The stowaway microcontroller is also able to fool the thermostat into changing its set point to any temperature, by faking the encoder sequences as if the knob was being rotated.
The updates are received with Node-RED which serves as glue to tell Home-Assistant that the set point has changed. It also integrates with Alexa and keeps all three things in sync.
Honeywell nowadays sells a WiFi enabled thermostat very similar to this decade-old one, but:
- This one works when the cloud doesn't.
- I rent this place so I want this hack to be reversible.
- The smart version is quite expensive.
- ... What's the fun of that???
The original hardware:
The original thermostat is quite clever. It does not use batteries or dedicated power lines, it uses a charge pump to "steal" 5 volts from the boiler's normal open-contact connection. It does repeatedly this for only a few milliseconds at a time, but enough to power the thermostat, CPU and LCD, and never draining enough current for the boiler to detect a closed contact (or to detect it open when it's operating). It stores the stolen angry pixies in a 5.5 volt .25 F supercapacitor. Very clever!
This is the original input configuration for each of switches that form the quadrature encoder:
Note the absence of an external pull-up resistor, not that that's very uncommon these days in consumer electronics but certainly helps not to have these in this very low power device.
Both switches you see top and bottom of the PCB are actuated by levers which are pushed or released by this outer plastic ring:
The outermost race is just detents, the inner ring has a "wave". It's s single race so what's 90 degress out of phase is the switches in this case.
Detail of the switch under the lever when partially assembled (plastic ring missing):
The hardware mod:
For each of the switches, I added an in-series 1K resistor, and connected my microcontroller directly to the original Atmel CPU output. I figured out they'd never have those pins in low-Z, so it shouldn't be a problem.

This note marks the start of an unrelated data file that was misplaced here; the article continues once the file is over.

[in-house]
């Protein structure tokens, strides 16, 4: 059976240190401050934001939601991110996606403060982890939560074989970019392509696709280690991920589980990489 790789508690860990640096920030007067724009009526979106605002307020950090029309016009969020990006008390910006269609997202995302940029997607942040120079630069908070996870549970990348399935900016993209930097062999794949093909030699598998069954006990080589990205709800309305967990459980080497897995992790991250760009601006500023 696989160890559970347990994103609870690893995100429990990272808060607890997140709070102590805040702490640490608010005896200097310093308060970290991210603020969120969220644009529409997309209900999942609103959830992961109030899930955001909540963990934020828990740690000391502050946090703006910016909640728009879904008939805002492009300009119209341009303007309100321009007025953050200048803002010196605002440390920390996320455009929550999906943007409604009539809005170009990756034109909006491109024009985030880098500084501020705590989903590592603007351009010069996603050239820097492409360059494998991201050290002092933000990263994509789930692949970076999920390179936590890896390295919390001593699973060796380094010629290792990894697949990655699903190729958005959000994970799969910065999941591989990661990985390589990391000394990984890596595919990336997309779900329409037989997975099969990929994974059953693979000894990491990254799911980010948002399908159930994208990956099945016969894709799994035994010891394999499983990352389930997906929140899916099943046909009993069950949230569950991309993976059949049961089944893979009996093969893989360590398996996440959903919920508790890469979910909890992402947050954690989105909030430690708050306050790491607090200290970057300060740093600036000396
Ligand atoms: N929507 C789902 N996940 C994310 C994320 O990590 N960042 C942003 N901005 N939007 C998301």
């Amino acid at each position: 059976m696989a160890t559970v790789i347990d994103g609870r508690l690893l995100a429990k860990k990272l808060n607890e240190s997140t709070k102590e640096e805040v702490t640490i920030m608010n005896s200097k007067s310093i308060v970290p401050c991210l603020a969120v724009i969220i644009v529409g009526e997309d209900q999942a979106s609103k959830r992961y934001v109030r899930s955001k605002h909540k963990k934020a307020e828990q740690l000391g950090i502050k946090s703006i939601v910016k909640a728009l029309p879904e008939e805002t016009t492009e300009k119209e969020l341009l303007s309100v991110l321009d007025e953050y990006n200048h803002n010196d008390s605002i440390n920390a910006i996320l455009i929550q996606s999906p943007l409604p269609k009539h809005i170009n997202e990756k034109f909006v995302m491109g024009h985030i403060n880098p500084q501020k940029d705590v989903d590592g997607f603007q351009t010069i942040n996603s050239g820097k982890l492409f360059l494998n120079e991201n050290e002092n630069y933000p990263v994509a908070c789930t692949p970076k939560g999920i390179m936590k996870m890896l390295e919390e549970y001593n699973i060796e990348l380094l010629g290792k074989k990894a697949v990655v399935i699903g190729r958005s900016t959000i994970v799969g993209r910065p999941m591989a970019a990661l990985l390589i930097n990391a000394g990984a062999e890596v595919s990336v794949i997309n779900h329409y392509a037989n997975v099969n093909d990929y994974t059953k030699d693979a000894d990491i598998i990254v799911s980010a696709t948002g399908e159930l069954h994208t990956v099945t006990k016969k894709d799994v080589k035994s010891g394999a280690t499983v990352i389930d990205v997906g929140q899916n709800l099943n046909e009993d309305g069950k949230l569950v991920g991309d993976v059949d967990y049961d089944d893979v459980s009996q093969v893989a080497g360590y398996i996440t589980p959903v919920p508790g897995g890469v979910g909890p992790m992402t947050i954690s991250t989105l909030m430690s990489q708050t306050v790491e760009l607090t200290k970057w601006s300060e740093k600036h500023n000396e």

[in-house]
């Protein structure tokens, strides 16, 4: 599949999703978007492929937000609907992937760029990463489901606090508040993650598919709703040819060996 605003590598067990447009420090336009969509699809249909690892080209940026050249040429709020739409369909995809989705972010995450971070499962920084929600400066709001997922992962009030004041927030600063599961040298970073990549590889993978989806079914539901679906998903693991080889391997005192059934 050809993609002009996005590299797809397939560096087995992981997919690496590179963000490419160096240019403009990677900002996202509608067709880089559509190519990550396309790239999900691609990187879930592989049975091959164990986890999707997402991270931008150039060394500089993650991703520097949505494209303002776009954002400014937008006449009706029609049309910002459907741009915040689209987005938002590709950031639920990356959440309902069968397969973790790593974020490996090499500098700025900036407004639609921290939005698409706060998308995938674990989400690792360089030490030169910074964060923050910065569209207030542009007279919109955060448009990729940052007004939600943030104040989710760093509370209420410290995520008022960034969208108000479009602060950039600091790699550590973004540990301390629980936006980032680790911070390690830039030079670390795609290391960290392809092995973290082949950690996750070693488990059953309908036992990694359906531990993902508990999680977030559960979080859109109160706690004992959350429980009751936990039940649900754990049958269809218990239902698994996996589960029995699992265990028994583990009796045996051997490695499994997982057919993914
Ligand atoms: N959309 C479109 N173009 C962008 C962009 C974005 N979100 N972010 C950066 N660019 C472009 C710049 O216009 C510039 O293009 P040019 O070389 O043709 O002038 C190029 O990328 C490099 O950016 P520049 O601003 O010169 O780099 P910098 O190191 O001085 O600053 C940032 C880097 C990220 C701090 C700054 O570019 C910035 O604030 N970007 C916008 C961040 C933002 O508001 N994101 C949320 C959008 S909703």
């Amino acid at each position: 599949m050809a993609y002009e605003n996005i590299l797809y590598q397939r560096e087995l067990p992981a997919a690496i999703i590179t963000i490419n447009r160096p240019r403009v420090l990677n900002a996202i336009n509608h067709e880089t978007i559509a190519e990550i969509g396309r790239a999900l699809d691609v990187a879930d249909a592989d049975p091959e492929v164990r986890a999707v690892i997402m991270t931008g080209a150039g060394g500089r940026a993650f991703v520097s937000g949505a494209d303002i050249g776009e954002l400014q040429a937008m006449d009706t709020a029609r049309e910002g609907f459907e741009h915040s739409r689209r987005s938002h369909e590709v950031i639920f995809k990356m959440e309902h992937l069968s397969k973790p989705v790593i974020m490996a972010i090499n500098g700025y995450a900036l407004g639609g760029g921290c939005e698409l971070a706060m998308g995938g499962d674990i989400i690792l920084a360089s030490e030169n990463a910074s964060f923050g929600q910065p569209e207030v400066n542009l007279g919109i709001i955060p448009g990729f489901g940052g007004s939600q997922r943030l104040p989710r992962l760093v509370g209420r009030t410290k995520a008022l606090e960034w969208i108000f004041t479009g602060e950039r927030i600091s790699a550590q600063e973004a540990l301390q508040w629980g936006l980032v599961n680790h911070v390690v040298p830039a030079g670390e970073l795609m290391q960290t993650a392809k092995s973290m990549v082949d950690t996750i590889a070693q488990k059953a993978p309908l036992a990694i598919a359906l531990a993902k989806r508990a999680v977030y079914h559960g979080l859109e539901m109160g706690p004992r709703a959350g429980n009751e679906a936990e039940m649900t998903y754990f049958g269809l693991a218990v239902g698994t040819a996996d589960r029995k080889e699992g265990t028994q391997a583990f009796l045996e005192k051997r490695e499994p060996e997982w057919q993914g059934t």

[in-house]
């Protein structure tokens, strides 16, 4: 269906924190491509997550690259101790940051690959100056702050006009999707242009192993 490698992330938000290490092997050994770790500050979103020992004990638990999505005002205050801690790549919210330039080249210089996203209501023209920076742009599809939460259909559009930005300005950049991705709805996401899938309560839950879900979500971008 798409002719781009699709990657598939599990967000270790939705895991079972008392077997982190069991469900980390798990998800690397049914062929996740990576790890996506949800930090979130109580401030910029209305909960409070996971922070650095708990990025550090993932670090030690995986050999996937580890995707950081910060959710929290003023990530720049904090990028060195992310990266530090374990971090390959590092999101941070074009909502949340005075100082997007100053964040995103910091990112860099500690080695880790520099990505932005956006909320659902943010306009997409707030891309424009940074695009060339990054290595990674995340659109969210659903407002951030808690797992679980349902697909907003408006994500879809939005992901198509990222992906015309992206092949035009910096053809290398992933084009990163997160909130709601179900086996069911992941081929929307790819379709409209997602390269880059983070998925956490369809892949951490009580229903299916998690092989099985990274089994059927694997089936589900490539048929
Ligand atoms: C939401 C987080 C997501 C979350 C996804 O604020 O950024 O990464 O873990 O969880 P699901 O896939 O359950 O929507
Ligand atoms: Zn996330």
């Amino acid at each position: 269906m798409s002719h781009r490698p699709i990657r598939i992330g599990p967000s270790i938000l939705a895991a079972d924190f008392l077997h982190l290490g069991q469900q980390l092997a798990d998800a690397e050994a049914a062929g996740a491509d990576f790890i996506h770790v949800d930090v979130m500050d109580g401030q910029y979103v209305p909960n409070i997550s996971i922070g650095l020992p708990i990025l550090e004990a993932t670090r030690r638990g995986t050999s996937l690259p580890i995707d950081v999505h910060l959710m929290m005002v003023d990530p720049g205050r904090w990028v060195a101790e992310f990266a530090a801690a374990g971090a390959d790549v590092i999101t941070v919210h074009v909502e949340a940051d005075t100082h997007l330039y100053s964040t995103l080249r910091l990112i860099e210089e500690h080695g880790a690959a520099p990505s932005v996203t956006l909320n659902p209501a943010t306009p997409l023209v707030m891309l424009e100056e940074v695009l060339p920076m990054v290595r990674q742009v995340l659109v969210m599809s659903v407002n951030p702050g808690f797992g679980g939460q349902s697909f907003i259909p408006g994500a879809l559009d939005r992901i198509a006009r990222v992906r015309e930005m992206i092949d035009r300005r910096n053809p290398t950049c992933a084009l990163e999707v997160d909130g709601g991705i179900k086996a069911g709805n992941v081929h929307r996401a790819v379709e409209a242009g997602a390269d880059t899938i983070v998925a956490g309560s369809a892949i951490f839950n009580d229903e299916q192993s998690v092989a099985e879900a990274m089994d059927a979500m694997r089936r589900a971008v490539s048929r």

I did this the
ugly only way, cutting the existing PCB track with a knife, and soldering my resistor in the proper place wherever I could.
Reading the set point:
As you can see in the video, the latency is surprisingly low considering the amount of moving parts: ESP8266 > WiFi > Mosquitto > Node-RED > Home Assistant > WifFi > Frontend on Android chrome
One MQTT Message is sent with every encoder step. Admittedly that is a bit of an overkill as the message could be sent after a second of the value being stable, but this lets me brag about it.
The encoder is read using this Arduino library:
I kind of regret not going the CLion/cmake way with this project. I wanted to give the Arduino IDE a try since this was "a quick thing" and the Wemos board is directly supported; I can't help it but to be really disappointed with the IDE. No autocomplete and no refactoring tools in 2020? Feels like programming on Notepad.
Setting the set point:
Things get a bit more complicated now. To set the set point we need to switch the encoder pins to OUTPUT mode and drive away. However, the initial phase has to be the real one, and the end phase... too. This is because as soon as we release the pins by setting them to INPUT, if their state is different from the real switch state, the thermostat will register additional unwanted changes.
Fortunately for us, when the thermostat wheel is rotated past the minimum temperature of 5 degrees, it just ignores any further steps in that direction. We can exploit this to keep "rotating" the encoder past that limit, and then keep going until the phase mismatch counteracts the mismatch that our target set point would produce. After resetting to the minimum, we want a phase that "lags" as much as we would be ahead of the physical phase after applying our new set point.
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Note that the thermostat goes...